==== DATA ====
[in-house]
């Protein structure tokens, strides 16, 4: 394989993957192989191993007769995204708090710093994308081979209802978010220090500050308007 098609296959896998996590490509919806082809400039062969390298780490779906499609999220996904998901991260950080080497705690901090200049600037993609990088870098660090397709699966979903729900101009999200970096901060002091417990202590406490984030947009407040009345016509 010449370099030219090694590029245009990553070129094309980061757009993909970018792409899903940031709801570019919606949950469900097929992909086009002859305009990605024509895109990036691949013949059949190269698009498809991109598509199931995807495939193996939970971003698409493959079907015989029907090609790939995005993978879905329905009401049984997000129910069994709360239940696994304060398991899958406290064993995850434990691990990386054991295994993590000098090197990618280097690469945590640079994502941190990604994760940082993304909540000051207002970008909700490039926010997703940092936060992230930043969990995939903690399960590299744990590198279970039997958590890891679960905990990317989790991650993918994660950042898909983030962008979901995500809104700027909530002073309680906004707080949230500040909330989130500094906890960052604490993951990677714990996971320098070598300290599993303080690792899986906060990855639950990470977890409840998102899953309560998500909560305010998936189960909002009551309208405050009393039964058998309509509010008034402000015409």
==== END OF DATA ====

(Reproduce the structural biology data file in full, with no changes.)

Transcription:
[in-house]
């Protein structure tokens, strides 16, 4: 394989993957192989191993007769995204708090710093994308081979209802978010220090500050308007 098609296959896998996590490509919806082809400039062969390298780490779906499609999220996904998901991260950080080497705690901090200049600037993609990088870098660090397709699966979903729900101009999200970096901060002091417990202590406490984030947009407040009345016509 010449370099030219090694590029245009990553070129094309980061757009993909970018792409899903940031709801570019919606949950469900097929992909086009002859305009990605024509895109990036691949013949059949190269698009498809991109598509199931995807495939193996939970971003698409493959079907015989029907090609790939995005993978879905329905009401049984997000129910069994709360239940696994304060398991899958406290064993995850434990691990990386054991295994993590000098090197990618280097690469945590640079994502941190990604994760940082993304909540000051207002970008909700490039926010997703940092936060992230930043969990995939903690399960590299744990590198279970039997958590890891679960905990990317989790991650993918994660950042898909983030962008979901995500809104700027909530002073309680906004707080949230500040909330989130500094906890960052604490993951990677714990996971320098070598300290599993303080690792899986906060990855639950990470977890409840998102899953309560998500909560305010998936189960909002009551309208405050009393039964058998309509509010008034402000015409």